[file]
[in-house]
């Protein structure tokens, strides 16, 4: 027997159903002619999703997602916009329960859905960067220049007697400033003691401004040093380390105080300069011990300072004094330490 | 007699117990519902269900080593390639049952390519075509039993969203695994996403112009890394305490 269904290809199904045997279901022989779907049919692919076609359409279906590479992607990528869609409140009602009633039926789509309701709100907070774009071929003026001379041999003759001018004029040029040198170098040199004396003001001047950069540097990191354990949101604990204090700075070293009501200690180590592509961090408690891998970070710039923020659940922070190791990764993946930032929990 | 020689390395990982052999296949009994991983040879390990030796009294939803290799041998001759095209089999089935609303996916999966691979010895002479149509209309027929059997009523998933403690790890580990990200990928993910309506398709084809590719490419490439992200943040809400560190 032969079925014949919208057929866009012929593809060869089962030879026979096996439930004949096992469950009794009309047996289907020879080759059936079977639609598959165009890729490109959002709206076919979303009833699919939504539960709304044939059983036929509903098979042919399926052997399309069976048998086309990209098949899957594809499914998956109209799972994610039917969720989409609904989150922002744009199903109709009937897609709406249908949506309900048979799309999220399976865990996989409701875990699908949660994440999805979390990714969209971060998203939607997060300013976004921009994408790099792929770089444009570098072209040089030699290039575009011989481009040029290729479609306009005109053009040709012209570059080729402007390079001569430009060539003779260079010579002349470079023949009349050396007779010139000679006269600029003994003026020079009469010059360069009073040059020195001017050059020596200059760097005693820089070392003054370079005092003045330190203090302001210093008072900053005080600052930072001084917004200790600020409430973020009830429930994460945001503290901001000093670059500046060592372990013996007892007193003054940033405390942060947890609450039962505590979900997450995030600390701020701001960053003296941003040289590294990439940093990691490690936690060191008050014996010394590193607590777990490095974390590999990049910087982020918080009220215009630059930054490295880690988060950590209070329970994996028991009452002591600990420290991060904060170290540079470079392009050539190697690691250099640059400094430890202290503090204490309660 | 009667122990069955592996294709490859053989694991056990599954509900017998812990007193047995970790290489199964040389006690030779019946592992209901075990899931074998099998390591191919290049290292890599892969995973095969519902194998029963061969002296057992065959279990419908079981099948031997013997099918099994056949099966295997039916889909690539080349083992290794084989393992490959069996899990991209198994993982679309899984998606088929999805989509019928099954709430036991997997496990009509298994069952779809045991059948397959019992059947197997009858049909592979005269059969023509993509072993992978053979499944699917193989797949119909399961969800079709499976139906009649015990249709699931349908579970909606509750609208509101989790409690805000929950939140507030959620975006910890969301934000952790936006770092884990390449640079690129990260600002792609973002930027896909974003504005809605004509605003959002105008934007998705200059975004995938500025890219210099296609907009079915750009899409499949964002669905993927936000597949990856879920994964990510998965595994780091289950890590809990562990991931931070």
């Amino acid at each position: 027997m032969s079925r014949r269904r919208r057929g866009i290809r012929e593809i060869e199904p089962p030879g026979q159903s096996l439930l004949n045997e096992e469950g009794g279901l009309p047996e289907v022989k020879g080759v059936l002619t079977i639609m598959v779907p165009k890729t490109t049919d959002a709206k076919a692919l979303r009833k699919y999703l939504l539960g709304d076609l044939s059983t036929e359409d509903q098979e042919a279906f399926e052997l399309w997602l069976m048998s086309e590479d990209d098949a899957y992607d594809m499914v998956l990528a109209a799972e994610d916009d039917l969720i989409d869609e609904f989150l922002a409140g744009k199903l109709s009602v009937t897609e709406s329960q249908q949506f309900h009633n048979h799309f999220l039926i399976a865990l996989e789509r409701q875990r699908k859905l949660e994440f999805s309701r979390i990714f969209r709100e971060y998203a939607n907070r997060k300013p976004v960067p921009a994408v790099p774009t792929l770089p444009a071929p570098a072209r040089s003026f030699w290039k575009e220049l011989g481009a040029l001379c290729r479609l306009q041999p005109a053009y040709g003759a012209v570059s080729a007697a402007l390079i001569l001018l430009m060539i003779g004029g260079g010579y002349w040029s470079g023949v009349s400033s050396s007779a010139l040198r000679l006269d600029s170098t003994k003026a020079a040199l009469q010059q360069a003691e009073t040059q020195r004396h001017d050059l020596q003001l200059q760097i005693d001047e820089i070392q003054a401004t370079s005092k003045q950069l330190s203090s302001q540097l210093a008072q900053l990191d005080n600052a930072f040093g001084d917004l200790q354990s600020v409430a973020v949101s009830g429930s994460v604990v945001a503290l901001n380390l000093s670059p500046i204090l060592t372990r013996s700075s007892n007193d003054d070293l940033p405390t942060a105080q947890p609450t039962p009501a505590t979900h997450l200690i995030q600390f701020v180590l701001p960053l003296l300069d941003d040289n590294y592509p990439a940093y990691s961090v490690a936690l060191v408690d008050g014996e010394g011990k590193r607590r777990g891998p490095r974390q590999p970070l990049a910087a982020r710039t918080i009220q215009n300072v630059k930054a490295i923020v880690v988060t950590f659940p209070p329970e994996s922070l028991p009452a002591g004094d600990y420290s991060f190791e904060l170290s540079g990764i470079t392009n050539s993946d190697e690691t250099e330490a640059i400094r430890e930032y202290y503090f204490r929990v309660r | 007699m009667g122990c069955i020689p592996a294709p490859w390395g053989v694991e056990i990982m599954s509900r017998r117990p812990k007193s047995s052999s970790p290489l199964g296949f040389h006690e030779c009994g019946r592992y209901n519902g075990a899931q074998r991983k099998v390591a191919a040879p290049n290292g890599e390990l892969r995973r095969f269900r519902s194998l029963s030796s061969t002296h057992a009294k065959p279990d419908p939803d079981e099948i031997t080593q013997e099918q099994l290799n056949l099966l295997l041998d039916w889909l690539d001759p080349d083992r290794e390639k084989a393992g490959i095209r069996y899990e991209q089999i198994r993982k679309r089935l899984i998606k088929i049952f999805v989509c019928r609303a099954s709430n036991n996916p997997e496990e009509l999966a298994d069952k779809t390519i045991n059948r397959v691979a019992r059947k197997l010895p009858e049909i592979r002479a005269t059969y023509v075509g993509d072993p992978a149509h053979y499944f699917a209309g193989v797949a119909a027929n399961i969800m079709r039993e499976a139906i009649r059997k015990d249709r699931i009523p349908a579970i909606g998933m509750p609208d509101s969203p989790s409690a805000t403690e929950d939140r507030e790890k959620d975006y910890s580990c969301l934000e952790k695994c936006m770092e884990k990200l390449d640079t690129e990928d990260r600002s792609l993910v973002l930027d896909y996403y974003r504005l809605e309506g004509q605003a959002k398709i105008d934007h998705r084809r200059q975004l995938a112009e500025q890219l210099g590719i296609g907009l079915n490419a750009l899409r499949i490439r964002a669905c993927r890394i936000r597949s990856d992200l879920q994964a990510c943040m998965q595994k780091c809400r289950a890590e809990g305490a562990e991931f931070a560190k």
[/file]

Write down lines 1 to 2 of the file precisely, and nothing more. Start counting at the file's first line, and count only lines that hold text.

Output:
[in-house]
């Protein structure tokens, strides 16, 4: 027997159903002619999703997602916009329960859905960067220049007697400033003691401004040093380390105080300069011990300072004094330490 | 007699117990519902269900080593390639049952390519075509039993969203695994996403112009890394305490 269904290809199904045997279901022989779907049919692919076609359409279906590479992607990528869609409140009602009633039926789509309701709100907070774009071929003026001379041999003759001018004029040029040198170098040199004396003001001047950069540097990191354990949101604990204090700075070293009501200690180590592509961090408690891998970070710039923020659940922070190791990764993946930032929990 | 020689390395990982052999296949009994991983040879390990030796009294939803290799041998001759095209089999089935609303996916999966691979010895002479149509209309027929059997009523998933403690790890580990990200990928993910309506398709084809590719490419490439992200943040809400560190 032969079925014949919208057929866009012929593809060869089962030879026979096996439930004949096992469950009794009309047996289907020879080759059936079977639609598959165009890729490109959002709206076919979303009833699919939504539960709304044939059983036929509903098979042919399926052997399309069976048998086309990209098949899957594809499914998956109209799972994610039917969720989409609904989150922002744009199903109709009937897609709406249908949506309900048979799309999220399976865990996989409701875990699908949660994440999805979390990714969209971060998203939607997060300013976004921009994408790099792929770089444009570098072209040089030699290039575009011989481009040029290729479609306009005109053009040709012209570059080729402007390079001569430009060539003779260079010579002349470079023949009349050396007779010139000679006269600029003994003026020079009469010059360069009073040059020195001017050059020596200059760097005693820089070392003054370079005092003045330190203090302001210093008072900053005080600052930072001084917004200790600020409430973020009830429930994460945001503290901001000093670059500046060592372990013996007892007193003054940033405390942060947890609450039962505590979900997450995030600390701020701001960053003296941003040289590294990439940093990691490690936690060191008050014996010394590193607590777990490095974390590999990049910087982020918080009220215009630059930054490295880690988060950590209070329970994996028991009452002591600990420290991060904060170290540079470079392009050539190697690691250099640059400094430890202290503090204490309660 | 009667122990069955592996294709490859053989694991056990599954509900017998812990007193047995970790290489199964040389006690030779019946592992209901075990899931074998099998390591191919290049290292890599892969995973095969519902194998029963061969002296057992065959279990419908079981099948031997013997099918099994056949099966295997039916889909690539080349083992290794084989393992490959069996899990991209198994993982679309899984998606088929999805989509019928099954709430036991997997496990009509298994069952779809045991059948397959019992059947197997009858049909592979005269059969023509993509072993992978053979499944699917193989797949119909399961969800079709499976139906009649015990249709699931349908579970909606509750609208509101989790409690805000929950939140507030959620975006910890969301934000952790936006770092884990390449640079690129990260600002792609973002930027896909974003504005809605004509605003959002105008934007998705200059975004995938500025890219210099296609907009079915750009899409499949964002669905993927936000597949990856879920994964990510998965595994780091289950890590809990562990991931931070």